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Sermons about Sovereignty
The believers find themselves in difficult circumstances that might cause them to be discouraged or turn back. However, they find themselves in this situation because they were faithful in speaking His Word, and therefore don't pray for the removal of the circumstances, but for boldness to continue to speak His name. And in this, we see that they acknowledge God's sovereignty in all things in their prayer.
Christ said in John 16 while you are in the world you will have trouble (v. 33), expect it. James wrote to the early church the trouble you experience in this life is used by God "to make you mature". While the Lord is not the author of sin, no sin is beyond His sovereign ability to use it for our good and His glory. He works together everything that happens to us for His ultimate purposes. Therefore we do not allow trials and difficulties to lead us into despair because our focus is on His divine mission. We'll see an example of that in the life of the apostle Paul today. The joy of which he will speak will have absolutely nothing to do with his circumstances.
There are many different times and seasons we go through in life: joys, sorrows, gain, loss, etc., etc. Ecclesiastes 3 provides a picture of the God who is sovereign over time, and calls us to stand in awe of him.
We worry about so much. God is interested in two things really—our salvation and our sanctification—our continued growth in Him.
Romance stories and wedding ceremonies betray the allure of love. Unfortunately, human love can be an idol, from spouses to friends to celebrity obsessions to children. Whereas human love will fail, God's love endures forever. His love is good, sovereign, and stands behind all history. Psalm 45 provides a gripping picture of the beauty of love and marriage, which the NT explains was fulfilled in Jesus' love for His church (Eph. 5:22-33; Heb. 1:8). On this love we must meditate, and then celebrate.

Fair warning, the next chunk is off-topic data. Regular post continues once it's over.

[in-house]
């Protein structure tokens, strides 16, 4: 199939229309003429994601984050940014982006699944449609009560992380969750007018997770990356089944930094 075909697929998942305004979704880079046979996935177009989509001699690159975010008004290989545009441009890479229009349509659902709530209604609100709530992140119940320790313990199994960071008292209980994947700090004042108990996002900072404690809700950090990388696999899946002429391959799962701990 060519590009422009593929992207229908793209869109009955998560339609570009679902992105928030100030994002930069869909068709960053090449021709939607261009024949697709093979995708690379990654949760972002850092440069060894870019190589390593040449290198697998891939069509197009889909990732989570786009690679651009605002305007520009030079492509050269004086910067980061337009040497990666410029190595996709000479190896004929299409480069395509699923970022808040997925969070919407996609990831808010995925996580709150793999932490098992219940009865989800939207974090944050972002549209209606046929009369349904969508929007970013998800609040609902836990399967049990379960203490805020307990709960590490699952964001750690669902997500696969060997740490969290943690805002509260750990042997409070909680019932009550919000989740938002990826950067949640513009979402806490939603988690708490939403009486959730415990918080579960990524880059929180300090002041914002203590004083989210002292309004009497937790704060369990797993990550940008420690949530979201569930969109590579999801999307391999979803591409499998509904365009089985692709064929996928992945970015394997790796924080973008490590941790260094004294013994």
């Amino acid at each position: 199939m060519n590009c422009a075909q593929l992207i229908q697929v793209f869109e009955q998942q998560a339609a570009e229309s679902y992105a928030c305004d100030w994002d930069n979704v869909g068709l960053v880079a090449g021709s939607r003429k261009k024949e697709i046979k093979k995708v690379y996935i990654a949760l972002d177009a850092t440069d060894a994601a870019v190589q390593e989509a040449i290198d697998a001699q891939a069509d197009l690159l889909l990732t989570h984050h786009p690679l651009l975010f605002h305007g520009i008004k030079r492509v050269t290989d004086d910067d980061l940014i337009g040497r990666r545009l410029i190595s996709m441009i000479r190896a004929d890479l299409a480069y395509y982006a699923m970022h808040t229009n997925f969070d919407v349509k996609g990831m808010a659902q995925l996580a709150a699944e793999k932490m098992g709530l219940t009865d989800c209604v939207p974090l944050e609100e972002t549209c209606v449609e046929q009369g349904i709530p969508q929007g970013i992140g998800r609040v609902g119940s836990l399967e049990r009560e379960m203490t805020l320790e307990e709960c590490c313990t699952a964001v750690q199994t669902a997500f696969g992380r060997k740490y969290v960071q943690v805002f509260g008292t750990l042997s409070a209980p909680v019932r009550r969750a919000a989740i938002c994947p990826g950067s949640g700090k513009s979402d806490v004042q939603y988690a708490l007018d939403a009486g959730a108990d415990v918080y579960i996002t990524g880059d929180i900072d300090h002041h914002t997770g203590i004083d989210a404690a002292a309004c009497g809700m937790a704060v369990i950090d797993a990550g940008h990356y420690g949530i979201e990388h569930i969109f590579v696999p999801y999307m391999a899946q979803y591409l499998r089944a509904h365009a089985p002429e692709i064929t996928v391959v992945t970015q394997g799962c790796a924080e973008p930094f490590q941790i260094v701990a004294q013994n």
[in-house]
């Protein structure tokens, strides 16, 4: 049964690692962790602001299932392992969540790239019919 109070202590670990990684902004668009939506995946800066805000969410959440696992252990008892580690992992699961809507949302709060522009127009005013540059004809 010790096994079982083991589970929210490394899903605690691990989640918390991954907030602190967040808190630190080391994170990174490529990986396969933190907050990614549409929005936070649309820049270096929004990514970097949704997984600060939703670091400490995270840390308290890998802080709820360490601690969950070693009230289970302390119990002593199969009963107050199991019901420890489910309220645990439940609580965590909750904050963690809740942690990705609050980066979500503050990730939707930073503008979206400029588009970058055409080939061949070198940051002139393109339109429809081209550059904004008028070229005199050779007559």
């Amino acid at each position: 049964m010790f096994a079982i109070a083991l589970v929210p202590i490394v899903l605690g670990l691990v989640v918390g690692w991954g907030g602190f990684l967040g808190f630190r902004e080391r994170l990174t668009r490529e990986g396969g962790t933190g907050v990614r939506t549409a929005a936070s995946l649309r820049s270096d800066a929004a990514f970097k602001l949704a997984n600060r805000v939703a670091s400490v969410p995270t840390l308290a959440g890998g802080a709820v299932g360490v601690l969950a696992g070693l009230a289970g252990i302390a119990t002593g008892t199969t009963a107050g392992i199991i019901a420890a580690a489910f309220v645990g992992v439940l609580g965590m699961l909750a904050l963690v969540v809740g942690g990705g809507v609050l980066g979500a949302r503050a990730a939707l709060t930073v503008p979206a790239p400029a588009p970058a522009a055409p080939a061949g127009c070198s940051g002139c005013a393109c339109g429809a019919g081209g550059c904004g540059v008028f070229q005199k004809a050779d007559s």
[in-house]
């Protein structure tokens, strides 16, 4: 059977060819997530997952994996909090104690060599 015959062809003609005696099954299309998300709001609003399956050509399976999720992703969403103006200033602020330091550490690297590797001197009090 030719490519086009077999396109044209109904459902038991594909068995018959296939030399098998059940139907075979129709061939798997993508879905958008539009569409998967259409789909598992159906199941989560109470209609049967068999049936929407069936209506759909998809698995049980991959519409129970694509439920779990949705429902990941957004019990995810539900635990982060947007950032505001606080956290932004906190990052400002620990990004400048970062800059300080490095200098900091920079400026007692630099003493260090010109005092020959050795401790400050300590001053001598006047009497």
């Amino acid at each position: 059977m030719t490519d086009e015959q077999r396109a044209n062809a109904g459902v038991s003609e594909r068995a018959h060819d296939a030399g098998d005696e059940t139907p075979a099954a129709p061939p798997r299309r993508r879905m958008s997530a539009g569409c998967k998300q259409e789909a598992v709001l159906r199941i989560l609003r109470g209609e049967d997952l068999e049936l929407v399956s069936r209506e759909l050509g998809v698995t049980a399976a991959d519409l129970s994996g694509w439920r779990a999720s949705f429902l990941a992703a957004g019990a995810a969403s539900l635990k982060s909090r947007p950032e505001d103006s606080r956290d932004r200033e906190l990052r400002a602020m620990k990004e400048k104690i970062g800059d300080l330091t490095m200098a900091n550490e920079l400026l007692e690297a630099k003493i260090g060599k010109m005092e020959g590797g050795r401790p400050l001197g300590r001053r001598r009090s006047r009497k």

What do we do when faced with opposition in our life? What about when that opposition isn't just the challenge of trying a new and difficult thing, but when there are people who are actively ridiculing us, belittling us and threatening us? In this sermon we look at the intersection of God's sovereignty and our responsibility in pursuing what God has called us to, even when facing opposition. In our call toward renewal in our families and in our city we find that they are inseparably linked. We find that when we are fighting for the future of our cities, we are fighting for the future our families will inherit.